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The Importance of Story

At this very moment, there are an almost inconceivable amount of technological breakthroughs that are changing the face of cinema and digital production forever. These innovations range from new cameras to post software, camera hacks, stabilization tools and much more. But while these new technologies are extremely exciting and are pushing the limits of what is possible on indie sized budgets, they can in some ways be detrimental to new film makers, distracting them from what is really important – the story.

With all of the new camera releases and software breakthroughs of the past few years, have we seen an abundance of great content getting created and released? Nope. Far from it. If anything, I would argue the general quality level of indie productions has gone down in many respects over recent years. And this is largely due to the fact that more attention is being paid on equipment than storytelling.

Like many other film makers, in the past I have been guilty of falling into the trap of getting wrapped in gear and technology. And let’s face it, It’s hard not to when there are so many cool toys coming out. If you’re like me you might have those moments where you wonder… What’s the next best camera? The best piece of software to edit with? The fastest lens I can find on eBay? The best rig for my new camera? etc.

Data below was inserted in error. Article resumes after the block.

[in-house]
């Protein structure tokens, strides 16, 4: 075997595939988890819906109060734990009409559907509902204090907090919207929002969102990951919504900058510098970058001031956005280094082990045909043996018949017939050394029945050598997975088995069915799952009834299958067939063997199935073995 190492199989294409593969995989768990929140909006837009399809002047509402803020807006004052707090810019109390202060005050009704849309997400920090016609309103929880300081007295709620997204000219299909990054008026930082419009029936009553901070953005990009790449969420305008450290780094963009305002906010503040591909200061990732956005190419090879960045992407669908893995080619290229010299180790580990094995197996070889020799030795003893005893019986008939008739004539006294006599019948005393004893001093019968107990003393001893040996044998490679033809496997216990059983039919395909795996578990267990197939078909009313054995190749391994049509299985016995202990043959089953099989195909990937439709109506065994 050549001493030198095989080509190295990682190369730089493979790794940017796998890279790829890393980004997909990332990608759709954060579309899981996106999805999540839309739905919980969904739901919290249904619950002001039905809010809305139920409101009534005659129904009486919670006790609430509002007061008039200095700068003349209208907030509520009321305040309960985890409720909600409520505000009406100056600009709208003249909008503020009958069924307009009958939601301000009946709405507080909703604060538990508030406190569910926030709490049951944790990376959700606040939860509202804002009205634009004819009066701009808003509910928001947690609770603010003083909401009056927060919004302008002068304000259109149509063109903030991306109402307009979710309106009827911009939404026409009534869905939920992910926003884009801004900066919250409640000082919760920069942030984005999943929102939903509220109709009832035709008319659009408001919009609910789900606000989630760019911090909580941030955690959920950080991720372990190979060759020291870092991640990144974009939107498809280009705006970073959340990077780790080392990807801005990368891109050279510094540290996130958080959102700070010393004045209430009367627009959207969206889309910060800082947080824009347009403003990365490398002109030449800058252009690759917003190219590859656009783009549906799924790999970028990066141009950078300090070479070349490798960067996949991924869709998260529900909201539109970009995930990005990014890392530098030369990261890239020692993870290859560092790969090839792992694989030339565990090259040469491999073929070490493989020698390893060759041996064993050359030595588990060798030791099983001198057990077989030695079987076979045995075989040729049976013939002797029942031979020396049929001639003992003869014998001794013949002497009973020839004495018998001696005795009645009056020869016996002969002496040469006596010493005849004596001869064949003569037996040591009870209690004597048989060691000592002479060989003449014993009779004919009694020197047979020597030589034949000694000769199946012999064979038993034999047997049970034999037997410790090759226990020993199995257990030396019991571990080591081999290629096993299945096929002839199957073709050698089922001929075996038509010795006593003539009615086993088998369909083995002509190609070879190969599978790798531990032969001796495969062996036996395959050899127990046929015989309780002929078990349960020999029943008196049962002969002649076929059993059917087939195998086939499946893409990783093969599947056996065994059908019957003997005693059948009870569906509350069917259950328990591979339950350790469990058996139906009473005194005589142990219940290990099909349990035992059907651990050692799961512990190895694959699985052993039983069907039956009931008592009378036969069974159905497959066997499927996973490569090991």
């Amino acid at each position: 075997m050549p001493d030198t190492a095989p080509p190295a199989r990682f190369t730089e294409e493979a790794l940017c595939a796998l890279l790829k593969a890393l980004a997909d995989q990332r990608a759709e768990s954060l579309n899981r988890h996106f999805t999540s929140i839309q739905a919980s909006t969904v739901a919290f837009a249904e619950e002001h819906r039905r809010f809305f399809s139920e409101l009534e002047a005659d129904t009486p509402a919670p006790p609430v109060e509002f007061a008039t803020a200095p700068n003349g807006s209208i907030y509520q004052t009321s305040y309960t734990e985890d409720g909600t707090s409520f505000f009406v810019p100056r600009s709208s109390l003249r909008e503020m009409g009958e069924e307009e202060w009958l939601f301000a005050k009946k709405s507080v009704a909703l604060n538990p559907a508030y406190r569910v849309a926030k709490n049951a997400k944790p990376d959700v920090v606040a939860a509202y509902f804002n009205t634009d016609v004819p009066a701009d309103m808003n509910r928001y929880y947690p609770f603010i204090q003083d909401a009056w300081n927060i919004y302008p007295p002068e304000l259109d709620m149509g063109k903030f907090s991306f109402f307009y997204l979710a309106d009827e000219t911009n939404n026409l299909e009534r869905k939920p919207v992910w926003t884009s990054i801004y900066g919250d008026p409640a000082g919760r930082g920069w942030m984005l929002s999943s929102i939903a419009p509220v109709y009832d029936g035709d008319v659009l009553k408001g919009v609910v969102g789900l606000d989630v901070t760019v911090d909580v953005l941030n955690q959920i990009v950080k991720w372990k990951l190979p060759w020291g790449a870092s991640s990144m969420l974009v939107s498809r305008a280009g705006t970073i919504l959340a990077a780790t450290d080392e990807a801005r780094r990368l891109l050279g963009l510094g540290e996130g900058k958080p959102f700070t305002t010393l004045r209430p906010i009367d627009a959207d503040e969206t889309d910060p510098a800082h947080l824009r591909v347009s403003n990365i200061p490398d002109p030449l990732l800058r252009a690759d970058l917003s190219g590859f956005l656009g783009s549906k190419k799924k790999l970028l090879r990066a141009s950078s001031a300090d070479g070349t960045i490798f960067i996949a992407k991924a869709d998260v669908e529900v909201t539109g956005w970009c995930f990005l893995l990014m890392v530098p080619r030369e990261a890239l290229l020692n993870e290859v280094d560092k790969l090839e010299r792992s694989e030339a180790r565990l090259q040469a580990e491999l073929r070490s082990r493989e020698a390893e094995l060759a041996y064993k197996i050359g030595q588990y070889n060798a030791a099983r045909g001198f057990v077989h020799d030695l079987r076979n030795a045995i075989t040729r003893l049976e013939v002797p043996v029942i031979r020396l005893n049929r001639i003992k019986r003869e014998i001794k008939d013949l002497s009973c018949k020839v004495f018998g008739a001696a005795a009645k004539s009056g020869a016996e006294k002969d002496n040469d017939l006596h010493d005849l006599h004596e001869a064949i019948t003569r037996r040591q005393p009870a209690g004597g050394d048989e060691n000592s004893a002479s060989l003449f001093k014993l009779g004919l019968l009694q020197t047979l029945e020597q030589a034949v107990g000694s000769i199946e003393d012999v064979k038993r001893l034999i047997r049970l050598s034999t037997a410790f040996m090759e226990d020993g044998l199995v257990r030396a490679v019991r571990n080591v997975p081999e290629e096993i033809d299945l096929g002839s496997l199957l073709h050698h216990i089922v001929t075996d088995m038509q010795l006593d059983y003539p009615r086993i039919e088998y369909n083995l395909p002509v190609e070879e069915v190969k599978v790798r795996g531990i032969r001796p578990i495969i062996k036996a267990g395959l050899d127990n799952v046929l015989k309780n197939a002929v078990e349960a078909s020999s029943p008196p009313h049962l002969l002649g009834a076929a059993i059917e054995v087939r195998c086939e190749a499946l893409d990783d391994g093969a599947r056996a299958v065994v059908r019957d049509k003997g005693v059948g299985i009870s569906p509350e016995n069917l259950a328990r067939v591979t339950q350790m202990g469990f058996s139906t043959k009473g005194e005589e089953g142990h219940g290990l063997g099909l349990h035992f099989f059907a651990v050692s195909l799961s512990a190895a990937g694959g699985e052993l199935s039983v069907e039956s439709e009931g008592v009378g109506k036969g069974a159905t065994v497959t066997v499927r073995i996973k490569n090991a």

But then you step back and ask… Does it really matter? Is any of this going to make my film better? Not necessarily. And certainly not if you don’t have a good story to begin with. These tools should be used to enhance a great idea and a well crafted screenplay, not to take away focus that should be given to the story, the heart of any cinematic project. Film, like anything is all about balance. When all is said and done, I’ll take a poorly shot film with lots of heart and a strong identity over an eye candy piece with no substance any day. Look what Danny Boyle did with a Canon XL1 on 28 Days later. Nobody cares that was shot on Mini DV tapes. It’s a cool story and well directed film. It’s timeless.